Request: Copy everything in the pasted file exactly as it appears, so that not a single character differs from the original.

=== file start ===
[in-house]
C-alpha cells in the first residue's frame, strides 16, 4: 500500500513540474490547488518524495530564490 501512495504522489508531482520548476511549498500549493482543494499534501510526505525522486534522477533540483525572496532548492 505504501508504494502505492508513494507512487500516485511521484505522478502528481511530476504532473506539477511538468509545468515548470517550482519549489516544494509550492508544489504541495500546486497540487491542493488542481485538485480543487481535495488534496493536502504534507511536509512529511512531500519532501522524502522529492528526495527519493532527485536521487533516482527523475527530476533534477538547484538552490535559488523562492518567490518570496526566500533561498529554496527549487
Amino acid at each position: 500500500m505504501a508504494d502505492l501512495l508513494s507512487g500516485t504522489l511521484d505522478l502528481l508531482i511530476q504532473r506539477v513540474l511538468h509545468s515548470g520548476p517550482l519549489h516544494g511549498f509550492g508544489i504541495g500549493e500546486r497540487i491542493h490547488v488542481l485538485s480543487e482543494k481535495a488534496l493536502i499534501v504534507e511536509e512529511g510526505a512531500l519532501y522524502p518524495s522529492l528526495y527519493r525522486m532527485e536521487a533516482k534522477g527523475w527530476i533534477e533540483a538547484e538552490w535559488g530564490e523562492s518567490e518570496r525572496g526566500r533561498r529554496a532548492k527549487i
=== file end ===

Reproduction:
[in-house]
C-alpha cells in the first residue's frame, strides 16, 4: 500500500513540474490547488518524495530564490 501512495504522489508531482520548476511549498500549493482543494499534501510526505525522486534522477533540483525572496532548492 505504501508504494502505492508513494507512487500516485511521484505522478502528481511530476504532473506539477511538468509545468515548470517550482519549489516544494509550492508544489504541495500546486497540487491542493488542481485538485480543487481535495488534496493536502504534507511536509512529511512531500519532501522524502522529492528526495527519493532527485536521487533516482527523475527530476533534477538547484538552490535559488523562492518567490518570496526566500533561498529554496527549487
Amino acid at each position: 500500500m505504501a508504494d502505492l501512495l508513494s507512487g500516485t504522489l511521484d505522478l502528481l508531482i511530476q504532473r506539477v513540474l511538468h509545468s515548470g520548476p517550482l519549489h516544494g511549498f509550492g508544489i504541495g500549493e500546486r497540487i491542493h490547488v488542481l485538485s480543487e482543494k481535495a488534496l493536502i499534501v504534507e511536509e512529511g510526505a512531500l519532501y522524502p518524495s522529492l528526495y527519493r525522486m532527485e536521487a533516482k534522477g527523475w527530476i533534477e533540483a538547484e538552490w535559488g530564490e523562492s518567490e518570496r525572496g526566500r533561498r529554496a532548492k527549487i